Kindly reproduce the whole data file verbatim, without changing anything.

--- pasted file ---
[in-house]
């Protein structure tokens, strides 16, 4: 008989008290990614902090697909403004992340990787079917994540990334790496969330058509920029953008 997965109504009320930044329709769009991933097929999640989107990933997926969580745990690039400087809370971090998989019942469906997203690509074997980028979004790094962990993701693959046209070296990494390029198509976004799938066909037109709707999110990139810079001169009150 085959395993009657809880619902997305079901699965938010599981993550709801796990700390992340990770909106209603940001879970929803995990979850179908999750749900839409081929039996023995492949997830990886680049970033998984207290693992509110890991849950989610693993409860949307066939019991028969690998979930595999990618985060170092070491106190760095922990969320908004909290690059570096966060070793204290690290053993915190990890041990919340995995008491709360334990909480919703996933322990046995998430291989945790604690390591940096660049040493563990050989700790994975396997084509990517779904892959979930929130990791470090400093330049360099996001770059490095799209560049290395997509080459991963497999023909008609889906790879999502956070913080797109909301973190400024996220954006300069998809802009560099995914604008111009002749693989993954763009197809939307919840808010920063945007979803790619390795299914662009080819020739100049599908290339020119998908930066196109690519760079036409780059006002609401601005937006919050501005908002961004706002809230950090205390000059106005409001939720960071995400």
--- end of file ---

[in-house]
């Protein structure tokens, strides 16, 4: 008989008290990614902090697909403004992340990787079917994540990334790496969330058509920029953008 997965109504009320930044329709769009991933097929999640989107990933997926969580745990690039400087809370971090998989019942469906997203690509074997980028979004790094962990993701693959046209070296990494390029198509976004799938066909037109709707999110990139810079001169009150 085959395993009657809880619902997305079901699965938010599981993550709801796990700390992340990770909106209603940001879970929803995990979850179908999750749900839409081929039996023995492949997830990886680049970033998984207290693992509110890991849950989610693993409860949307066939019991028969690998979930595999990618985060170092070491106190760095922990969320908004909290690059570096966060070793204290690290053993915190990890041990919340995995008491709360334990909480919703996933322990046995998430291989945790604690390591940096660049040493563990050989700790994975396997084509990517779904892959979930929130990791470090400093330049360099996001770059490095799209560049290395997509080459991963497999023909008609889906790879999502956070913080797109909301973190400024996220954006300069998809802009560099995914604008111009002749693989993954763009197809939307919840808010920063945007979803790619390795299914662009080819020739100049599908290339020119998908930066196109690519760079036409780059006002609401601005937006919050501005908002961004706002809230950090205390000059106005409001939720960071995400």